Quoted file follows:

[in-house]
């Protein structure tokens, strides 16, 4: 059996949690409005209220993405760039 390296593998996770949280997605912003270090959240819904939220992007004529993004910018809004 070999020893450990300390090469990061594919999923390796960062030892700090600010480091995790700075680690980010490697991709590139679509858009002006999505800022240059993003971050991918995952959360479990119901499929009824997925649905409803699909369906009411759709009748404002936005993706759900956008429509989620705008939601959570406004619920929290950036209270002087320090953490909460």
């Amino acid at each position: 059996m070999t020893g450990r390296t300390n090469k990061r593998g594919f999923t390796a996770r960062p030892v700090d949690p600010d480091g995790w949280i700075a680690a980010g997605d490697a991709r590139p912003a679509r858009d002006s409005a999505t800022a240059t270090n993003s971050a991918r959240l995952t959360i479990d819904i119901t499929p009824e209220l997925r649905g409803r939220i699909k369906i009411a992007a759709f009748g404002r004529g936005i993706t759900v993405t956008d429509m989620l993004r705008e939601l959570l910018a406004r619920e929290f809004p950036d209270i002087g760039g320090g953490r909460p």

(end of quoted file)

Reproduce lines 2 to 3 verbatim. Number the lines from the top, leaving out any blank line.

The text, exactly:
């Protein structure tokens, strides 16, 4: 059996949690409005209220993405760039 390296593998996770949280997605912003270090959240819904939220992007004529993004910018809004 070999020893450990300390090469990061594919999923390796960062030892700090600010480091995790700075680690980010490697991709590139679509858009002006999505800022240059993003971050991918995952959360479990119901499929009824997925649905409803699909369906009411759709009748404002936005993706759900956008429509989620705008939601959570406004619920929290950036209270002087320090953490909460």
């Amino acid at each position: 059996m070999t020893g450990r390296t300390n090469k990061r593998g594919f999923t390796a996770r960062p030892v700090d949690p600010d480091g995790w949280i700075a680690a980010g997605d490697a991709r590139p912003a679509r858009d002006s409005a999505t800022a240059t270090n993003s971050a991918r959240l995952t959360i479990d819904i119901t499929p009824e209220l997925r649905g409803r939220i699909k369906i009411a992007a759709f009748g404002r004529g936005i993706t759900v993405t956008d429509m989620l993004r705008e939601l959570l910018a406004r619920e929290f809004p950036d209270i002087g760039g320090g953490r909460p």